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This could be a trivial question, but what is exactly the difference of between these two expressions? Am I correct to state the both interchangeably whenever I need to express the approximation of $\pi$? I'm bit confused as here, it states $\pi$ can be express by $\fallingdotseq$ as it's not a rational number, but $\pi$ can also be expressed by a series (asymptotic), so it should be $\approx$ as well.

$$\pi \approx 3.14\dots$$ $$\pi \fallingdotseq 3.14\dots$$

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    $\begingroup$ The second symbol is written \fallingdotseq in LaTeX, but I haven't seen it before. $\endgroup$ – Larry Wang Jul 29 '10 at 10:28
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    $\begingroup$ I see. We use ≒ quite occasionally in Japan. $\endgroup$ – c4il Jul 31 '10 at 8:48
  • $\begingroup$ I don't see anywhere on the Wikipedia page you linked to where it recommended writing $\pi \fallingdotseq 3.14\ldots.$ It says that $\fallingdotseq$ means "asymptotically equal to," which is a different kind of approximation. Of course it is possible Wikipedia is wrong. $\endgroup$ – David K Dec 19 '17 at 3:10
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Any mathematical notation is ok as long as it is common knowledge in your community. For instance, I believe I fully understand the meaning of the $\approx$ symbol. However, I haven't ever seen the second symbol you provided.

To be on the sure side you should provide a definition of any relation symbol you don't consider to be common knowledge. This may happen as a short remark ("..., where $\approx$ denotes ...") or maybe as a table of the used symbols in the front matter of your work. As with any definition in mathematics, there is no right or wrong in the symbol/notion/etc. you use, only proper or unsound definitions.

Also: When in doubt, use the symbol that is used more commonly in the standard textbooks of your field. There is no benefit in being avant-garde at notation.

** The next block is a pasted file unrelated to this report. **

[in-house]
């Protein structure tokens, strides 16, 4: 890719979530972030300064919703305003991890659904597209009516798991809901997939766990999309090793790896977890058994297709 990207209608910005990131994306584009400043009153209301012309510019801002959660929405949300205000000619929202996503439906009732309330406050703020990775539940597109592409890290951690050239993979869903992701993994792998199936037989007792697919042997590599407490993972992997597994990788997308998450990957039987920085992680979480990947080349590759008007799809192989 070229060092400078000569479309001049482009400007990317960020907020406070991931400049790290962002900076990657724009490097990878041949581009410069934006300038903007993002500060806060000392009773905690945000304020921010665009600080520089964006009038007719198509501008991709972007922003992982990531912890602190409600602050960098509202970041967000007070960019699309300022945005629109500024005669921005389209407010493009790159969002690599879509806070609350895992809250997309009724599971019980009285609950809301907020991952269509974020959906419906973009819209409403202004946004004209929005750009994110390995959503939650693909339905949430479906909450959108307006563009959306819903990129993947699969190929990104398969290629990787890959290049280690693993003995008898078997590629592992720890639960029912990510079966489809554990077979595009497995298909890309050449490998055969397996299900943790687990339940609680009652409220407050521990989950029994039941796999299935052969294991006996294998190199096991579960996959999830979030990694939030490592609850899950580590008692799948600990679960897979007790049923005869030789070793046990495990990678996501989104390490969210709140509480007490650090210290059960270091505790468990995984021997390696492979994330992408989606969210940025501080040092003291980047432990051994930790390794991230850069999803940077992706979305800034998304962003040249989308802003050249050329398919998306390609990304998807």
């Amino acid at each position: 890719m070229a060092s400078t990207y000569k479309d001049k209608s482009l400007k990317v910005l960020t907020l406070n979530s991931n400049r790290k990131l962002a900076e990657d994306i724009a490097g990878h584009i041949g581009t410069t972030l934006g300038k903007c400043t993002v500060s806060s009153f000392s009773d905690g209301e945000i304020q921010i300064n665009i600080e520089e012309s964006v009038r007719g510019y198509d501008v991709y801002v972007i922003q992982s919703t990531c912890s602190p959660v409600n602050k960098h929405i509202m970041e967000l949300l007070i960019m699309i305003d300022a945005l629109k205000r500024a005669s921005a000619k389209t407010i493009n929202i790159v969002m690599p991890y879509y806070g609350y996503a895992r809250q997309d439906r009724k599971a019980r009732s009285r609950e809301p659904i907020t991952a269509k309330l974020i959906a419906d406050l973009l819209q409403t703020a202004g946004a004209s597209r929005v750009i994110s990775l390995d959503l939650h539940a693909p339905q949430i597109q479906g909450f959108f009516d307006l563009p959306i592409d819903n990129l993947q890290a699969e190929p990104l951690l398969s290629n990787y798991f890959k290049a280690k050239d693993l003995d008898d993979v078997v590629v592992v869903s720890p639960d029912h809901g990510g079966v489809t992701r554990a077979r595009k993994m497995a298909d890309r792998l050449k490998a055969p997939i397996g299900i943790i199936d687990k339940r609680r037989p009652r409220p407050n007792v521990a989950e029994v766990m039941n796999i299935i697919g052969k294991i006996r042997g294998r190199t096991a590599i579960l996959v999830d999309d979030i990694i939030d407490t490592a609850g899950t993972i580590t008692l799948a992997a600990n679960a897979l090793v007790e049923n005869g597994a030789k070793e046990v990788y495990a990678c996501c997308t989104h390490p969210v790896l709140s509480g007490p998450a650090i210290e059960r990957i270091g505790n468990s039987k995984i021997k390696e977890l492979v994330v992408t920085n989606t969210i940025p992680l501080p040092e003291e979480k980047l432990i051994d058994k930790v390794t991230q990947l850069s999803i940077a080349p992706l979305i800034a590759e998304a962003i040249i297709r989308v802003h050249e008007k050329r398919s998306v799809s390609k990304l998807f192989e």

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While it is certainly true that with the proper definition there is now 'wrong' notation, perhaps it should be mentioned that some notation is more suggestive and/or easier to work with than others, e.g. Arabic numeral vs. Roman numerals, the various symbols for the derivative, and countless others. The actual symbols are arbitrary, but good notation can certainly promote the flow of ideas more easily.

Also, do I remember correctly that Feynman gave up trying to invent more efficient notation for simple math when he was quite young because nobody could understand what he was doing?

A good notation has a subtlety and suggestiveness which at times make it almost seem like a live teacher. --Bertrand Russell

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    $\begingroup$ Yes, you remember correctly, he mentions it in "Surely You're Joking". $\endgroup$ – J. M. isn't a mathematician Aug 9 '10 at 9:59
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The first one with the equal sign and the two dots is actually the Japanese version....the bottom one is more common in the West.

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The $\approx$ symbol and the $ \fallingdotseq $ symbol both have the same denotation to generally mean "approximately", with the latter symbol commonly used throughout some Asian countries like Japan and Korea. You can read more about the symbols here: https://en.wikipedia.org/wiki/Equals_sign

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